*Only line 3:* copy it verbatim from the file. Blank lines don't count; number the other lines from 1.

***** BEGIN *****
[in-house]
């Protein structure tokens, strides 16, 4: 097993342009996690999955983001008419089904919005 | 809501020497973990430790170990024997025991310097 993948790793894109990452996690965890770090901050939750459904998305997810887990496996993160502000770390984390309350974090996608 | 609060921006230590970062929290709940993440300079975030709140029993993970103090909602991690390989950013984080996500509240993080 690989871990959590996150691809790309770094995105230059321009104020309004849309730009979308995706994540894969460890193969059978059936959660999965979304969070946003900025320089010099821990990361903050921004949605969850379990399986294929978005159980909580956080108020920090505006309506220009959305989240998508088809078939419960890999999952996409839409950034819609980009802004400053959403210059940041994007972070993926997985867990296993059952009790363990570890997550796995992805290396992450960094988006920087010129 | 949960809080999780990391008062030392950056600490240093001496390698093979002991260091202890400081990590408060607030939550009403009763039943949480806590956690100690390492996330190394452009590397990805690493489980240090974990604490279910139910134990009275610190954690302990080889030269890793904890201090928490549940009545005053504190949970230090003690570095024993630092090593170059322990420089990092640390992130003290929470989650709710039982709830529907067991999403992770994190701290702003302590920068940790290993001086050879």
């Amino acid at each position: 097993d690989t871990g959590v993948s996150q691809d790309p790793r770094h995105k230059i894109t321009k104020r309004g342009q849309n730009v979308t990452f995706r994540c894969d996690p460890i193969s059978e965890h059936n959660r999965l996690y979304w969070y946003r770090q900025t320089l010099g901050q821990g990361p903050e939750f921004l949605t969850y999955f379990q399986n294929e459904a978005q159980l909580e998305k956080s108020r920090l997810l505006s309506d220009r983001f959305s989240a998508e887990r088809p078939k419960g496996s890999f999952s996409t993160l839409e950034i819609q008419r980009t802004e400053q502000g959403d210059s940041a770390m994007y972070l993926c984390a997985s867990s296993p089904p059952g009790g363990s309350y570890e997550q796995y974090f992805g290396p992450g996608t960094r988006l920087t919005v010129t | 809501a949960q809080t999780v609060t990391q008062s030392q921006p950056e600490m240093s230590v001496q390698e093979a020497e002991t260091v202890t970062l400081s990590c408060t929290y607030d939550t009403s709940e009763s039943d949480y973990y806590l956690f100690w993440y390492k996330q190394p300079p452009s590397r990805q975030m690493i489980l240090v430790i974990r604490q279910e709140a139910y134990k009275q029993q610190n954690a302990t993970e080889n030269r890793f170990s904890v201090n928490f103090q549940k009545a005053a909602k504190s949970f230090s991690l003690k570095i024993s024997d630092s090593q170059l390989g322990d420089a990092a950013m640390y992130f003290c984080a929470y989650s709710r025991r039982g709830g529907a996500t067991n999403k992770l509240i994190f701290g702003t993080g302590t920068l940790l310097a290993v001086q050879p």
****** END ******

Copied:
């Amino acid at each position: 097993d690989t871990g959590v993948s996150q691809d790309p790793r770094h995105k230059i894109t321009k104020r309004g342009q849309n730009v979308t990452f995706r994540c894969d996690p460890i193969s059978e965890h059936n959660r999965l996690y979304w969070y946003r770090q900025t320089l010099g901050q821990g990361p903050e939750f921004l949605t969850y999955f379990q399986n294929e459904a978005q159980l909580e998305k956080s108020r920090l997810l505006s309506d220009r983001f959305s989240a998508e887990r088809p078939k419960g496996s890999f999952s996409t993160l839409e950034i819609q008419r980009t802004e400053q502000g959403d210059s940041a770390m994007y972070l993926c984390a997985s867990s296993p089904p059952g009790g363990s309350y570890e997550q796995y974090f992805g290396p992450g996608t960094r988006l920087t919005v010129t | 809501a949960q809080t999780v609060t990391q008062s030392q921006p950056e600490m240093s230590v001496q390698e093979a020497e002991t260091v202890t970062l400081s990590c408060t929290y607030d939550t009403s709940e009763s039943d949480y973990y806590l956690f100690w993440y390492k996330q190394p300079p452009s590397r990805q975030m690493i489980l240090v430790i974990r604490q279910e709140a139910y134990k009275q029993q610190n954690a302990t993970e080889n030269r890793f170990s904890v201090n928490f103090q549940k009545a005053a909602k504190s949970f230090s991690l003690k570095i024993s024997d630092s090593q170059l390989g322990d420089a990092a950013m640390y992130f003290c984080a929470y989650s709710r025991r039982g709830g529907a996500t067991n999403k992770l509240i994190f701290g702003t993080g302590t920068l940790l310097a290993v001086q050879p």